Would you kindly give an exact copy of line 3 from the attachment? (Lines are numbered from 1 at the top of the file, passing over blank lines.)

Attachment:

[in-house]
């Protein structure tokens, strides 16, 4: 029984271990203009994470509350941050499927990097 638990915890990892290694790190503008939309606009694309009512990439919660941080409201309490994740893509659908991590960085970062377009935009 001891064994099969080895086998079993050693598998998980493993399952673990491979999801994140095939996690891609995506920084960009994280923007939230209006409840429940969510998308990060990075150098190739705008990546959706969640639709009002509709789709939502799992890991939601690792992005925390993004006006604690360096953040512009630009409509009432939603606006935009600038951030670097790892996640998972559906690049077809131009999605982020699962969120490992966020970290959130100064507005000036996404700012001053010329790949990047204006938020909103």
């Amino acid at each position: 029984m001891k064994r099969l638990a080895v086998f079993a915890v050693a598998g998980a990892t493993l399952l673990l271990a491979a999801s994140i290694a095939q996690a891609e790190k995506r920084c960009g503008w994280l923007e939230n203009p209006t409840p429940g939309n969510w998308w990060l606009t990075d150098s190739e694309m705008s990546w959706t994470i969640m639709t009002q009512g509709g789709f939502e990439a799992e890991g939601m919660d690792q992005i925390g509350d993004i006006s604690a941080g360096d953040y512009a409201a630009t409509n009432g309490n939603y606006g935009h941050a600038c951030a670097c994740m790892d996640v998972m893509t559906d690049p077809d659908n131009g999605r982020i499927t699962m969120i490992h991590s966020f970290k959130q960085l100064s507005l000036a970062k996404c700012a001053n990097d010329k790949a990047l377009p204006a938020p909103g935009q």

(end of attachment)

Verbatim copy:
């Amino acid at each position: 029984m001891k064994r099969l638990a080895v086998f079993a915890v050693a598998g998980a990892t493993l399952l673990l271990a491979a999801s994140i290694a095939q996690a891609e790190k995506r920084c960009g503008w994280l923007e939230n203009p209006t409840p429940g939309n969510w998308w990060l606009t990075d150098s190739e694309m705008s990546w959706t994470i969640m639709t009002q009512g509709g789709f939502e990439a799992e890991g939601m919660d690792q992005i925390g509350d993004i006006s604690a941080g360096d953040y512009a409201a630009t409509n009432g309490n939603y606006g935009h941050a600038c951030a670097c994740m790892d996640v998972m893509t559906d690049p077809d659908n131009g999605r982020i499927t699962m969120i490992h991590s966020f970290k959130q960085l100064s507005l000036a970062k996404c700012a001053n990097d010329k790949a990047l377009p204006a938020p909103g935009q």